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The Jazz Singer 70th Anniversary

Much has been said and written of the negotations which resulted in Al Jolson starring in The Jazz Singer. Here is a historical glimse into another star of the production, as told by his son, the late Rabbi Dr. Samuel Rosenblatt, z'l, of the Beth Tfiloh Congregation, Baltimore, Maryland.

excerpted from
Yossele Rosenblatt
Samuel Rosenblatt
Farrar, Straus and Young New York © 1954

Chap 36: Pioneering the Talkies

All this recognition and acclaim could not prevent the gradual decline of that new source of income that had been the cause of the temporary upturn of my father's fortunes. By the irony of fate he himself unwittingly had a part, minor though it was, in helping reduce the importance of vaudeville as the most popular form of amusement, next to the cinema, of the American masses. The Warner Brothers, who had lost a fortune in the silent movies, and were virtually bankrupt, were just then toying with a new idea. They were going to produce pictures which, in addition to doing pantomime, would have the actors speak and sing. For their first presentation they chose "The Jazz Singer," an assured Broadway success in which George Jessel had starred with great credit. Based on the life of the black-faced idol of musical comedy, Al Jolson, it is the story of the son of a cantor who became a singer of popular dance music. My father had once been asked for his opinion on the authenticity and effectiveness of the play and had given it his enthusiastic endorsement. It now occurred to the Warners that if Josef Rosenblatt could be induced to take the role of the cantor in this first "talkie," or "Vitaphone picture" as they called it, it would be a sure hit. Who wouldn't go to see it? Everybody, Jew and gentile, would be attracted by the name and voice of the principal star, and they, the producers, would be on their feet again. The only question in their minds was: "Will Josef Rosenblatt accept?" They knew of his religious scruples, of his having turned down on previous occasions the most flattering offers to enter the opera because it would have involved a little bit of acting. But perhaps this time, on account of his financial troubles, which had made him amenable to entering into vaudeville, he might be induced to stretch a point and sing for Vitaphone.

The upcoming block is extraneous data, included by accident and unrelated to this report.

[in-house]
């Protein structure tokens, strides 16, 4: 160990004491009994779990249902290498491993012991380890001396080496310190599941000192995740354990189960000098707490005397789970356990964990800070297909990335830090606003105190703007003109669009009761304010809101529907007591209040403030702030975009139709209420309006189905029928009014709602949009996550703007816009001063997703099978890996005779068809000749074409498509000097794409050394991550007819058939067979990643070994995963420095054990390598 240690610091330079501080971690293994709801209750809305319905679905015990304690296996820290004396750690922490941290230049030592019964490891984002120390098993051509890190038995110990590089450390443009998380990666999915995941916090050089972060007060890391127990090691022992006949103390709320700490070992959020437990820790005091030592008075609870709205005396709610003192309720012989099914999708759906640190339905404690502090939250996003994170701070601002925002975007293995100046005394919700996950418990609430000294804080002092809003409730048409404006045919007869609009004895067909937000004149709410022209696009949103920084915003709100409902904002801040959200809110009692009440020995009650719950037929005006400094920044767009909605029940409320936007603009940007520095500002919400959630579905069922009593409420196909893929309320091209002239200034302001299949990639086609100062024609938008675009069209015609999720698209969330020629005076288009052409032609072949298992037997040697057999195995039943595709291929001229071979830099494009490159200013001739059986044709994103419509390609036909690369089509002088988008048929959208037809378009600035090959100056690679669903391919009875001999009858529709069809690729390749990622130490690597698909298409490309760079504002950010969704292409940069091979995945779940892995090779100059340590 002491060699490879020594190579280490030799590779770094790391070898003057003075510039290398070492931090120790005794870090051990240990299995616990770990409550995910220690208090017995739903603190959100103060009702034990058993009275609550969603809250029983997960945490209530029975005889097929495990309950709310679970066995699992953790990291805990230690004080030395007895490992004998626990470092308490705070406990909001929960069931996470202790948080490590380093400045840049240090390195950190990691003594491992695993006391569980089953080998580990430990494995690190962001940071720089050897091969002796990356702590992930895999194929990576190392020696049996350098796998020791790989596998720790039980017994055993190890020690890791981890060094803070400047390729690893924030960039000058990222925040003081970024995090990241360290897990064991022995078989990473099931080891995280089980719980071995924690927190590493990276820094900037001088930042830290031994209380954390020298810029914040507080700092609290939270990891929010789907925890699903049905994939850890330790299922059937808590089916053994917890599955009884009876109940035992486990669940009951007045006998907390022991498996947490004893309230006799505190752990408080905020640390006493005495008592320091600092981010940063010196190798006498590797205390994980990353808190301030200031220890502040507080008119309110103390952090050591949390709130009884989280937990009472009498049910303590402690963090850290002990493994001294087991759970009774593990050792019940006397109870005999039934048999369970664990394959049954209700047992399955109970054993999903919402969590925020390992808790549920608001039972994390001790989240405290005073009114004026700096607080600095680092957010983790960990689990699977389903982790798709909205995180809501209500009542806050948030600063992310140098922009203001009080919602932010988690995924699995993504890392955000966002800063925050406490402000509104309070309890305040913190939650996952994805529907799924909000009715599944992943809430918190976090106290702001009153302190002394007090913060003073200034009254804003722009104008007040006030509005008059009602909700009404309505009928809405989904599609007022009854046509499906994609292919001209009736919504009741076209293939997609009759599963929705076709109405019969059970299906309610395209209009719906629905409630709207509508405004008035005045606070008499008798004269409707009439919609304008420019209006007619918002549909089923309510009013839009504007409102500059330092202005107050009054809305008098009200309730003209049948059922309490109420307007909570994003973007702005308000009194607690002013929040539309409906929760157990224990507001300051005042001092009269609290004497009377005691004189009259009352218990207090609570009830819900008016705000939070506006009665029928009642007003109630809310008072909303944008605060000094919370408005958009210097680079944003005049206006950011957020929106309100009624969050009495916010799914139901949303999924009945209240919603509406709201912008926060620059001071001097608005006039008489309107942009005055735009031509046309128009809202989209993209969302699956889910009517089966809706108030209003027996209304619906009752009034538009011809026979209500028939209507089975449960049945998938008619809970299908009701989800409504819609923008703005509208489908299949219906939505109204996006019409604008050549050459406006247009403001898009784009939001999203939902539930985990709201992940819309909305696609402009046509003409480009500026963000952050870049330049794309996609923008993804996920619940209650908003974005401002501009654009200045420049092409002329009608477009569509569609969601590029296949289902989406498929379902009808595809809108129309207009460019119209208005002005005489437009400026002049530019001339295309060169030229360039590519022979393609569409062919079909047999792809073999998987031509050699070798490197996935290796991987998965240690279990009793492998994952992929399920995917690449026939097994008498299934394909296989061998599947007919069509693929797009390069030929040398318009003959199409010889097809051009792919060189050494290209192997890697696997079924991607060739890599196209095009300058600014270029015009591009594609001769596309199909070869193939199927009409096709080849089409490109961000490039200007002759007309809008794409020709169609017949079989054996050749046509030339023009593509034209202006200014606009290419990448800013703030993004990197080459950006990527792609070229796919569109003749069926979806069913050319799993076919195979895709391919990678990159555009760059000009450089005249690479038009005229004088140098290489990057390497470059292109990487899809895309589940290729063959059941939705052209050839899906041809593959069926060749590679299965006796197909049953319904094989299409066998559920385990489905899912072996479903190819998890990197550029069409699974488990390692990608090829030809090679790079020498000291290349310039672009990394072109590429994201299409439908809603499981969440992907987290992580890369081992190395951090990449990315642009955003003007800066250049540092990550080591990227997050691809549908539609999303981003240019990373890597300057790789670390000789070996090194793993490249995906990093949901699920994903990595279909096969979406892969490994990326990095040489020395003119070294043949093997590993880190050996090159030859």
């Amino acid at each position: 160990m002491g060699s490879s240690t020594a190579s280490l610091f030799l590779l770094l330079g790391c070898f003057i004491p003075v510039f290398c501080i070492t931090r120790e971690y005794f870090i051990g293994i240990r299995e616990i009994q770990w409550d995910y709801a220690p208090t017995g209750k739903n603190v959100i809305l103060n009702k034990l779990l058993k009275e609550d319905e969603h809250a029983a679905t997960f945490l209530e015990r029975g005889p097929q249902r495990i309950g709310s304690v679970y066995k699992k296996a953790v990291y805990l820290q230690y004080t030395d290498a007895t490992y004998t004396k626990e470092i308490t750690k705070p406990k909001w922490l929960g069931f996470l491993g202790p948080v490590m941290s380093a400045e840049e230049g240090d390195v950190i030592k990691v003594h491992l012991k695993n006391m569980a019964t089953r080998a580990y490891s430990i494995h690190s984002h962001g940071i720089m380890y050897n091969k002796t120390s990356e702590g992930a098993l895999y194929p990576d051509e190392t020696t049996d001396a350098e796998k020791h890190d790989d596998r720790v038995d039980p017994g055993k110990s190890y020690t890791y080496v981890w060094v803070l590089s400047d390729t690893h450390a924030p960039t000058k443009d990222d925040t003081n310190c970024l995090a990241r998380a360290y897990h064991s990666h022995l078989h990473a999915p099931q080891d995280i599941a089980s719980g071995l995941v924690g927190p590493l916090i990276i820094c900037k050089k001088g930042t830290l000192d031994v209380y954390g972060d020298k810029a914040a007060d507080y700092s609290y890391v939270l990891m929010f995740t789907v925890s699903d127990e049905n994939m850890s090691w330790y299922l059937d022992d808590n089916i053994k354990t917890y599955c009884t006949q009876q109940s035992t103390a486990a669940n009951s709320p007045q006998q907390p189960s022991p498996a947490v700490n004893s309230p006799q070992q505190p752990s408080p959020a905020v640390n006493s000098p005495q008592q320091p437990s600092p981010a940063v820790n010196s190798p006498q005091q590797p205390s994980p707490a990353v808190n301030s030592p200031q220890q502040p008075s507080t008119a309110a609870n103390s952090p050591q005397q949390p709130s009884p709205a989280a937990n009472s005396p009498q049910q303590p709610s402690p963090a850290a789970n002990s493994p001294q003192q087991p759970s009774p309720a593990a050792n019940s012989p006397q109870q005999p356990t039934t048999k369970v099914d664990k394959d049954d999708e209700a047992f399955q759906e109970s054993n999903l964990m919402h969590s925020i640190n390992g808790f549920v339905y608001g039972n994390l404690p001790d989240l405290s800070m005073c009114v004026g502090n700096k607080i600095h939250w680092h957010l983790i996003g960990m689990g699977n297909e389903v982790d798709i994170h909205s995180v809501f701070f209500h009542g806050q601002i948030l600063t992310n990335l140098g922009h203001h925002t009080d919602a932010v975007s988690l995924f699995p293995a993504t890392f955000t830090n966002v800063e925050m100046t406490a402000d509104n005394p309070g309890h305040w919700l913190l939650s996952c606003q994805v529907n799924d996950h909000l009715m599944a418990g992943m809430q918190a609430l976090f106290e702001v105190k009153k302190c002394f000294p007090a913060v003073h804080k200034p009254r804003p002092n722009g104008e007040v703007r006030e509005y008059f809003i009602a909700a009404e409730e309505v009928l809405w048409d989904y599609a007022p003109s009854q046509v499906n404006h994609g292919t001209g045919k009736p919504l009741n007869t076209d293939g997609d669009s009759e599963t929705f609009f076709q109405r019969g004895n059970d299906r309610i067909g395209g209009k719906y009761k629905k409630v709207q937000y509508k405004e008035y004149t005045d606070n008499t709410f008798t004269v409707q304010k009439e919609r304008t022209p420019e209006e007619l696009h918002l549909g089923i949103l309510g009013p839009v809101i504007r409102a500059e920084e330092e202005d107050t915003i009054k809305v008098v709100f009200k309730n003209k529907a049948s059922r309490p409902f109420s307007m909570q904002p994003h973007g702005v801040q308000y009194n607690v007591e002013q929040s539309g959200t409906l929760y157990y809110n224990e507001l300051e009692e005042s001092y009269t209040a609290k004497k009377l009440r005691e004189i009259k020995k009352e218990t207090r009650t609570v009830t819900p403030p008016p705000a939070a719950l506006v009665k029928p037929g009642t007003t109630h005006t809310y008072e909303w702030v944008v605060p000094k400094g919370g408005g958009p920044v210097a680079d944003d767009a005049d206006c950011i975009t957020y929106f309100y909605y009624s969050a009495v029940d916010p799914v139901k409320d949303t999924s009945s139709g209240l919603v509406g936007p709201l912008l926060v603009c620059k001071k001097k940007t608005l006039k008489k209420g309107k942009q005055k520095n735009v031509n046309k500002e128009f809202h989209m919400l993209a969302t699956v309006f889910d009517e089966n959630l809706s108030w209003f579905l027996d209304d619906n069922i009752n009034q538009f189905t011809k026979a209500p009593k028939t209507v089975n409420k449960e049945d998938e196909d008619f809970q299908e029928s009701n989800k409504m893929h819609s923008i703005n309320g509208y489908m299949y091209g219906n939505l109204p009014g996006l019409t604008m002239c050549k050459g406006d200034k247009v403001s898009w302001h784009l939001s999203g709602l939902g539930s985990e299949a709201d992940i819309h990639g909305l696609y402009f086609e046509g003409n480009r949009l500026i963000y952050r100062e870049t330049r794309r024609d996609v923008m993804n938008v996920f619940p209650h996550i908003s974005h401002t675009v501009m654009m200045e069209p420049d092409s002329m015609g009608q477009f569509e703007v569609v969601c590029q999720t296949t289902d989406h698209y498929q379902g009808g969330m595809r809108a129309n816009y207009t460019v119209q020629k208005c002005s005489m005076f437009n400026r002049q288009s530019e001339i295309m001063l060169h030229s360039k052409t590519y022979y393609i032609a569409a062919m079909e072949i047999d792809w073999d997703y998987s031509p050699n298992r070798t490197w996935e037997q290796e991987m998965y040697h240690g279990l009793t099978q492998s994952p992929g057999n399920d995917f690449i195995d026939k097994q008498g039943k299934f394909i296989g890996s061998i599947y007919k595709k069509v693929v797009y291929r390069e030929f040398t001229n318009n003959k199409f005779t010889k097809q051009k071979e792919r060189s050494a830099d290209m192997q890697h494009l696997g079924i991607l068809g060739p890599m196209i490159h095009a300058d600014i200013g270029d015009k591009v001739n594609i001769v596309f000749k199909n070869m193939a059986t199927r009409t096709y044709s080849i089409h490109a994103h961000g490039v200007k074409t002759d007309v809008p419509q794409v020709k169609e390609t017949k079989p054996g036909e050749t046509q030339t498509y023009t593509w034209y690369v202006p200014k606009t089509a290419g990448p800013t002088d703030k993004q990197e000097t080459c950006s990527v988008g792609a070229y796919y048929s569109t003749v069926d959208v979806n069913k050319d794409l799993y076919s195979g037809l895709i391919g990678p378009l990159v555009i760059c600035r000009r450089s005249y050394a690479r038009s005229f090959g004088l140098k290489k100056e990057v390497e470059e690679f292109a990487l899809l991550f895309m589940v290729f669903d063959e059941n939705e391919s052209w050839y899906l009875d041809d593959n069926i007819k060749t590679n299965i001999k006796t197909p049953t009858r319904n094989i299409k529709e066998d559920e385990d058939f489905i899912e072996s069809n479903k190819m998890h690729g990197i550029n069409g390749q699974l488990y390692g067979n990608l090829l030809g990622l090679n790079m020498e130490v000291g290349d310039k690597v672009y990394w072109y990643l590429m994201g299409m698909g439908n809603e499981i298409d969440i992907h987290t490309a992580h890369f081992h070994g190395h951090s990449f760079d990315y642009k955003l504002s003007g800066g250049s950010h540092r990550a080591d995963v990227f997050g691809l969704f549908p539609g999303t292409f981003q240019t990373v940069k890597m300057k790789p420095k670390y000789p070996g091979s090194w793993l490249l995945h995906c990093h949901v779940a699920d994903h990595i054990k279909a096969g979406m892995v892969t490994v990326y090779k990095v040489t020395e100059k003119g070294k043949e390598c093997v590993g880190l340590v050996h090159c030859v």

So one day in the spring of 1927 they sent three of their agents to speak to my father in person at his home and sound him out in regard to their plans for him.

"Mr. Rosenblatt," they said, introducing themselves, "we are a committee representing Warner Brothers."

"The moving picture producers?"


"And to what do I owe the honor of your visit?"

"You are no doubt familiar with the play 'The Jazz Singer.'"

"The one George Jessel starred in?"

"That's right. What do you think of it?"

"An excellent play."

"Well, our company is thinking of producing it on the screen with sound effects. The actors would not only be seen, but heard as well, and we were wondering whether we couldn't induce you to take the part of the father and sing some of your own liturgical compositions. We are willing to compensate you well for your efforts. There would be hardly any acting involved for you. All you would have to do is stand before the pulpit or sit at your table, as you are accustomed, and sing."